The gateway and the hinterlands dynamics of African container port system is the subject of the recent study of PortEconomics co-director Theo Notteboom alond with Darren Fraser that published in the latest issue of African Journal of Business Management.
The Southern African container port system features a diverse range of different port types and sizes from five African countries. Collectively, ports in this region constituted a significant 40% market share of all container traffic through the African continent in 2005. One of the busiest container ports on the continent, the Port of Durban is located within the Southern African region. The region has seen strong port development in the last 15 years with new ports entering the market or existing ports expanding their supply.
Theo and Darren building further upon economic literature and empirical studies on port competition, competitiveness and on port geography literature on the development of port systems, with this study provide an academically-sound and policy-relevant assessment of the development paths of the Southern African container port system. The study includes a detailed container traffic analysis, applying the net shift model, for major container terminals in South Africa, Namibia, Mozambique, Madagascar and Mauritius from 1985 to 2010. Also the study discloses the level of concentration or deconcentration. Concentration/deconcentration factors applicable to the port system and its respective ranges are identified together with a port range developmental path (linear or non-linear) for each. As such, the paper complements earlier empirical research on European, North American and Asian port systems and thus contributes to advancing and broadening the methodological and empirical discussion on port system development.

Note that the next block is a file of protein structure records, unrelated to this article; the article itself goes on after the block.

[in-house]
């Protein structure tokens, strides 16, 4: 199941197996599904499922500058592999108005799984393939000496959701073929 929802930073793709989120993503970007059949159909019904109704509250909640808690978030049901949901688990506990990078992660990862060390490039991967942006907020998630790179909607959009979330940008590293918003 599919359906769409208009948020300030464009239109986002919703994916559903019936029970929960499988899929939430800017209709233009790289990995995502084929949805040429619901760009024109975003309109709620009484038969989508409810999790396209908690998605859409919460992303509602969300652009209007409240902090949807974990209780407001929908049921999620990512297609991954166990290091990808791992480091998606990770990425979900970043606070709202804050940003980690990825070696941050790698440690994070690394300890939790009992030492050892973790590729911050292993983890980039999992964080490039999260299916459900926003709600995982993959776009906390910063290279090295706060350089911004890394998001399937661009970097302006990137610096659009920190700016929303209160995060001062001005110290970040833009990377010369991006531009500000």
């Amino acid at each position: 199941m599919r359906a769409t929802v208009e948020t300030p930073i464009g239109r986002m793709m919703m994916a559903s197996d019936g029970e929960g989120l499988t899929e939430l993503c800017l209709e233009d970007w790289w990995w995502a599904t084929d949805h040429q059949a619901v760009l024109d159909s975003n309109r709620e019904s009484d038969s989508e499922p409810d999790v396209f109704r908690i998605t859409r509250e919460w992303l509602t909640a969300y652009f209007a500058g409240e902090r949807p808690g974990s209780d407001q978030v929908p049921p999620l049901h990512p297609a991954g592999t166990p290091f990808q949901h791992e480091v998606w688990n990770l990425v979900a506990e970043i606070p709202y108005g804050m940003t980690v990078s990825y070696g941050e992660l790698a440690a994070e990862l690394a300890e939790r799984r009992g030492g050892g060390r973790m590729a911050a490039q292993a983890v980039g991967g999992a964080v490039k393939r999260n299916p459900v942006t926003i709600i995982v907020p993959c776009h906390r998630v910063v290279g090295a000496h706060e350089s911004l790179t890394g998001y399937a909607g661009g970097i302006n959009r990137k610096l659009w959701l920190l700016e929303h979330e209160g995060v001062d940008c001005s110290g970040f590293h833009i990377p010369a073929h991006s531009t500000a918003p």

You might download the authors’ version of the study: Gateway and hinterland dynamics: Southern African container seaports